Like Richard Nixon’s bestselling 1962 book Six Crises, Woody Allen’s Crisis In Six Scenes is part stump speech, part career retrospective and a whole lot of filler. After Allen’s nearly 50-year absence from television, the September 30-launching Amazon series is a limp effort from an American icon.
In a role he’s been playing for decades, Allen portrays Sidney J. Munsinger, an upscale suburban ad-man-turned-frustrated novelist who now is trying to write a sitcom. To joke, the late-1960s-set Crisis does little to hide Allen’s contempt for the gig, literally and figuratively.
Elaine May is Sidney’s psychologist spouse Kay and contemporary wild child and new The Voice judge Miley Cyrus is an on-the-run radical named Lennie Dale, who lands on their doorstep. Maybe the fact that none of Crisis‘ six episodes clocks in at more than 30 minutes reveals just how little Allen seems to care about the medium and the possibilities of the platform because the meandering series takes several episodes to break the smallest of comedic and narrative sweats.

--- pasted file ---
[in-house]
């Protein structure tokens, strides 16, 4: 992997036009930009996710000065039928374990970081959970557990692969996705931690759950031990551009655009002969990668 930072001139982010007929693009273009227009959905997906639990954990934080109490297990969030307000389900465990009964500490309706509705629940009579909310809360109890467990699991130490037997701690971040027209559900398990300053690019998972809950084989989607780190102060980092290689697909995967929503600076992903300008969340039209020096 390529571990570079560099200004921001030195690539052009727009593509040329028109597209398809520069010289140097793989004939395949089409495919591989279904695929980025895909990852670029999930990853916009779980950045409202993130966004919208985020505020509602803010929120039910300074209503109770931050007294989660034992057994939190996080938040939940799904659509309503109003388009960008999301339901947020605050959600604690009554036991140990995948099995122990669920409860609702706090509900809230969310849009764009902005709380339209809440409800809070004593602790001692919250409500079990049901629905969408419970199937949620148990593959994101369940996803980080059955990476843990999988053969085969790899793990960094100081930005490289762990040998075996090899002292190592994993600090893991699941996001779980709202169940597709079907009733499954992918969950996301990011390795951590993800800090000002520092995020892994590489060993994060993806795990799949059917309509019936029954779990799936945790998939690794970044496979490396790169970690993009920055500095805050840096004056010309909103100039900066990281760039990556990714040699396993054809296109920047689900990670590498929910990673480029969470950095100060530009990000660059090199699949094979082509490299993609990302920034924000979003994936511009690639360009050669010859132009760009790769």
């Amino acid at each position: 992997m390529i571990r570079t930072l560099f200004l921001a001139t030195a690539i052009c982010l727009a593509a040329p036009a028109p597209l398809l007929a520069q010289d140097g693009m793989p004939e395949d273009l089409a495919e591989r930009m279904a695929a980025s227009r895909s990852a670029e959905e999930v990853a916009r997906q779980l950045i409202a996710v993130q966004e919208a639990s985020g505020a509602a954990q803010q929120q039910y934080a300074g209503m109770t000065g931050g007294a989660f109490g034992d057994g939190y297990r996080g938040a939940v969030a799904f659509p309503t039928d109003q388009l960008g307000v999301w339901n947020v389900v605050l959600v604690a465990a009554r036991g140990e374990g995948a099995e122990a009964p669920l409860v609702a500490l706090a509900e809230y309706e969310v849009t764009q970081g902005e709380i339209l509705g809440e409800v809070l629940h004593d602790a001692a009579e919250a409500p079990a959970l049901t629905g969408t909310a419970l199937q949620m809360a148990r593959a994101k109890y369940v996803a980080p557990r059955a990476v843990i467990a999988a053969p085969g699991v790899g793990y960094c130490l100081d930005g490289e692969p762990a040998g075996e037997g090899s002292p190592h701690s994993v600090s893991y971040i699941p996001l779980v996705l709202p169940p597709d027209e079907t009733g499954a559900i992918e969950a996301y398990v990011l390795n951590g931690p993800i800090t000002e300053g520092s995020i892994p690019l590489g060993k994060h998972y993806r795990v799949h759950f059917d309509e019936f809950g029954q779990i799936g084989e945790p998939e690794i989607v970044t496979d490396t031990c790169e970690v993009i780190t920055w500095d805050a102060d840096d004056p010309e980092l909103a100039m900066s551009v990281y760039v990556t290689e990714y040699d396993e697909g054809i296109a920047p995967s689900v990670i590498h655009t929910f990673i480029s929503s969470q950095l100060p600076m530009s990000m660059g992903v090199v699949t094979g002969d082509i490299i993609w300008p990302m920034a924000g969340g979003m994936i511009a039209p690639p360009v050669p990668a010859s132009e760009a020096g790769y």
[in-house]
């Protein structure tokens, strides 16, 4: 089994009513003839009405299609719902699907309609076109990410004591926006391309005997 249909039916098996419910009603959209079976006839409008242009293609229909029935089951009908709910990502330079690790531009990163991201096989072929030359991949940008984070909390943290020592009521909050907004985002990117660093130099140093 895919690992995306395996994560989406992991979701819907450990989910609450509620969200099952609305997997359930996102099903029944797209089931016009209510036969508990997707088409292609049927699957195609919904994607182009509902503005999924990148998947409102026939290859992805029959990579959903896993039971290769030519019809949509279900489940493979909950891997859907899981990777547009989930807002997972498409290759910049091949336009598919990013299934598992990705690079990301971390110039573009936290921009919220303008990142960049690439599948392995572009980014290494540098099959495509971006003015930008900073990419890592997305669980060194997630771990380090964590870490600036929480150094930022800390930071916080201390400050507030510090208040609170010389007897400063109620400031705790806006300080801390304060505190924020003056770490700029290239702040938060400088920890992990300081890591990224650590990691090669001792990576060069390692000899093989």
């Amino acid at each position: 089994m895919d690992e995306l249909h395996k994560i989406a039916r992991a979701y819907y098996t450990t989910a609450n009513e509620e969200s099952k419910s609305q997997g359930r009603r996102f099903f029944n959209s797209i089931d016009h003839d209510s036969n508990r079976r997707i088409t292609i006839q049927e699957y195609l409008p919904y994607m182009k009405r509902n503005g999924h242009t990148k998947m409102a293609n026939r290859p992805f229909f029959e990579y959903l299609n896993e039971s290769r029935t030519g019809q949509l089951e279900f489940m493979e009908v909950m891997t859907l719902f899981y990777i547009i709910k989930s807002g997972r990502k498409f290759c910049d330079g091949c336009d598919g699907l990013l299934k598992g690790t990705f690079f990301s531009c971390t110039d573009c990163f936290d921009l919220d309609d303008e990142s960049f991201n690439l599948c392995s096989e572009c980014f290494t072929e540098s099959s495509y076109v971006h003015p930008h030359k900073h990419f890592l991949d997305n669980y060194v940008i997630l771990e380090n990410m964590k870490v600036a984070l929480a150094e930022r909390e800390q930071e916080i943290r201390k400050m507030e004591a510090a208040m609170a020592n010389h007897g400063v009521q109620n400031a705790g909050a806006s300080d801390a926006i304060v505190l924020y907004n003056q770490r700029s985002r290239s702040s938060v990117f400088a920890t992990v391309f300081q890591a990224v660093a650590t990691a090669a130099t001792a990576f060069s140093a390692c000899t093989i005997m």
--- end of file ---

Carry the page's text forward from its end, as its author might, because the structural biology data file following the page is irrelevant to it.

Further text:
Back in 1969, the Oscar winner made a very funny mock documentary called Take The Money And Run. When Crisis was formally announced, Allen said seemingly in jest that he thought Amazon brass might end up regretting giving him the dough and the opportunity. They should because he certainly took the money and ran here. To paraphrase a character in the series — Allen really missed a beat here.
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Click on my video review of Crisis in Six Scenes and you’l see what I mean.
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